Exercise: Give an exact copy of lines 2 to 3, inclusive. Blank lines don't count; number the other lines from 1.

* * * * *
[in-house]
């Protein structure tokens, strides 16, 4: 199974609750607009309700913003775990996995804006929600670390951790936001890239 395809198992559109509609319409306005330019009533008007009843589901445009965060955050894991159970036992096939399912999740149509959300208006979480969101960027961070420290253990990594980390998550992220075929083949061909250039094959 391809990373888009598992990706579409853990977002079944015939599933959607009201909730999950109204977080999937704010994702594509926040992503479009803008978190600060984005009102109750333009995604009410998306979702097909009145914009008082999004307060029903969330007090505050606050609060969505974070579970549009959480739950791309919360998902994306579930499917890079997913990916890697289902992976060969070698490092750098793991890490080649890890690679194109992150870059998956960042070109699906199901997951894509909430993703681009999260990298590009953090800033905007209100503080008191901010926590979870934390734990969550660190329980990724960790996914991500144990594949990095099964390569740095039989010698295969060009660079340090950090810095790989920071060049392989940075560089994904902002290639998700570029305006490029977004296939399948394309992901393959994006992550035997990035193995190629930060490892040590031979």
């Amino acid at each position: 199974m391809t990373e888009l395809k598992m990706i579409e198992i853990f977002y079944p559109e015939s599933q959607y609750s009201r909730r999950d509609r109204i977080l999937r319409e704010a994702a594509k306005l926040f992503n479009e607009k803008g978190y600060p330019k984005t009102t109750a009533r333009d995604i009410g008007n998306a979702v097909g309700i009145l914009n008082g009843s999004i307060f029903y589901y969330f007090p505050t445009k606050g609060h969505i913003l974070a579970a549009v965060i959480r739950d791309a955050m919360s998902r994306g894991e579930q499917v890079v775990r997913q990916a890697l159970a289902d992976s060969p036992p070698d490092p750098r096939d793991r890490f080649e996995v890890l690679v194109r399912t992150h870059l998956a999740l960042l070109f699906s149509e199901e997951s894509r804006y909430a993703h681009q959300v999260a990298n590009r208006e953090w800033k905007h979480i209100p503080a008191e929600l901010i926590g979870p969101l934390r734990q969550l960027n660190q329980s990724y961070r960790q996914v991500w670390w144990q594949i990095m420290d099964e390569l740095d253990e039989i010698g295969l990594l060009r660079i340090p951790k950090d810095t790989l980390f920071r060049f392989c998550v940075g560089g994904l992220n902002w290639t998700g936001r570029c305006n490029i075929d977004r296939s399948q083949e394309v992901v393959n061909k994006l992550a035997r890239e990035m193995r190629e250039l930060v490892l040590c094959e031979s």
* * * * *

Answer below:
């Protein structure tokens, strides 16, 4: 199974609750607009309700913003775990996995804006929600670390951790936001890239 395809198992559109509609319409306005330019009533008007009843589901445009965060955050894991159970036992096939399912999740149509959300208006979480969101960027961070420290253990990594980390998550992220075929083949061909250039094959 391809990373888009598992990706579409853990977002079944015939599933959607009201909730999950109204977080999937704010994702594509926040992503479009803008978190600060984005009102109750333009995604009410998306979702097909009145914009008082999004307060029903969330007090505050606050609060969505974070579970549009959480739950791309919360998902994306579930499917890079997913990916890697289902992976060969070698490092750098793991890490080649890890690679194109992150870059998956960042070109699906199901997951894509909430993703681009999260990298590009953090800033905007209100503080008191901010926590979870934390734990969550660190329980990724960790996914991500144990594949990095099964390569740095039989010698295969060009660079340090950090810095790989920071060049392989940075560089994904902002290639998700570029305006490029977004296939399948394309992901393959994006992550035997990035193995190629930060490892040590031979």
């Amino acid at each position: 199974m391809t990373e888009l395809k598992m990706i579409e198992i853990f977002y079944p559109e015939s599933q959607y609750s009201r909730r999950d509609r109204i977080l999937r319409e704010a994702a594509k306005l926040f992503n479009e607009k803008g978190y600060p330019k984005t009102t109750a009533r333009d995604i009410g008007n998306a979702v097909g309700i009145l914009n008082g009843s999004i307060f029903y589901y969330f007090p505050t445009k606050g609060h969505i913003l974070a579970a549009v965060i959480r739950d791309a955050m919360s998902r994306g894991e579930q499917v890079v775990r997913q990916a890697l159970a289902d992976s060969p036992p070698d490092p750098r096939d793991r890490f080649e996995v890890l690679v194109r399912t992150h870059l998956a999740l960042l070109f699906s149509e199901e997951s894509r804006y909430a993703h681009q959300v999260a990298n590009r208006e953090w800033k905007h979480i209100p503080a008191e929600l901010i926590g979870p969101l934390r734990q969550l960027n660190q329980s990724y961070r960790q996914v991500w670390w144990q594949i990095m420290d099964e390569l740095d253990e039989i010698g295969l990594l060009r660079i340090p951790k950090d810095t790989l980390f920071r060049f392989c998550v940075g560089g994904l992220n902002w290639t998700g936001r570029c305006n490029i075929d977004r296939s399948q083949e394309v992901v393959n061909k994006l992550a035997r890239e990035m193995r190629e250039l930060v490892l040590c094959e031979s």